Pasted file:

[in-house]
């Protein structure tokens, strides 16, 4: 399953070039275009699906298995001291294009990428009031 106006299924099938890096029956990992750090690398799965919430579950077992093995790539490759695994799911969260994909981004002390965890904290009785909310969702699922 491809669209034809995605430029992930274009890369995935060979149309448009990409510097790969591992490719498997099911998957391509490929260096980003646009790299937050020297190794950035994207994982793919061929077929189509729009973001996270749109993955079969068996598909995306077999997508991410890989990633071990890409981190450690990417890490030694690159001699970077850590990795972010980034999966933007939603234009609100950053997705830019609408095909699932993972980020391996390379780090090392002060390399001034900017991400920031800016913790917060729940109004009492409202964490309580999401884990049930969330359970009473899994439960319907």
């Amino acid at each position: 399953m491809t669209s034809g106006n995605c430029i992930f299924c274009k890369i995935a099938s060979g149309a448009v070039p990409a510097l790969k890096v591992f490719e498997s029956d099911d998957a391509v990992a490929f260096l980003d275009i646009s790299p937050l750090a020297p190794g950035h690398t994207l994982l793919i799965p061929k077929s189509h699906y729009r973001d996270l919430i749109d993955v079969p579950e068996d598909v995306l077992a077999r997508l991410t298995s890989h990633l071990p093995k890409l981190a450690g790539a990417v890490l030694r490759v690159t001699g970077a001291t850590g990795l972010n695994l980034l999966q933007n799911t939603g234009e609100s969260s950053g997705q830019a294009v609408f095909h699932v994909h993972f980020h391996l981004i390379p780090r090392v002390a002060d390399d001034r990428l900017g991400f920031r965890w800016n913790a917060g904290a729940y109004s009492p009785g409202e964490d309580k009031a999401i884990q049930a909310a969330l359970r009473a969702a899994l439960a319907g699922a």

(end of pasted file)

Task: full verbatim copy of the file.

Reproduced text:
[in-house]
């Protein structure tokens, strides 16, 4: 399953070039275009699906298995001291294009990428009031 106006299924099938890096029956990992750090690398799965919430579950077992093995790539490759695994799911969260994909981004002390965890904290009785909310969702699922 491809669209034809995605430029992930274009890369995935060979149309448009990409510097790969591992490719498997099911998957391509490929260096980003646009790299937050020297190794950035994207994982793919061929077929189509729009973001996270749109993955079969068996598909995306077999997508991410890989990633071990890409981190450690990417890490030694690159001699970077850590990795972010980034999966933007939603234009609100950053997705830019609408095909699932993972980020391996390379780090090392002060390399001034900017991400920031800016913790917060729940109004009492409202964490309580999401884990049930969330359970009473899994439960319907």
């Amino acid at each position: 399953m491809t669209s034809g106006n995605c430029i992930f299924c274009k890369i995935a099938s060979g149309a448009v070039p990409a510097l790969k890096v591992f490719e498997s029956d099911d998957a391509v990992a490929f260096l980003d275009i646009s790299p937050l750090a020297p190794g950035h690398t994207l994982l793919i799965p061929k077929s189509h699906y729009r973001d996270l919430i749109d993955v079969p579950e068996d598909v995306l077992a077999r997508l991410t298995s890989h990633l071990p093995k890409l981190a450690g790539a990417v890490l030694r490759v690159t001699g970077a001291t850590g990795l972010n695994l980034l999966q933007n799911t939603g234009e609100s969260s950053g997705q830019a294009v609408f095909h699932v994909h993972f980020h391996l981004i390379p780090r090392v002390a002060d390399d001034r990428l900017g991400f920031r965890w800016n913790a917060g904290a729940y109004s009492p009785g409202e964490d309580k009031a999401i884990q049930a909310a969330l359970r009473a969702a899994l439960a319907g699922a």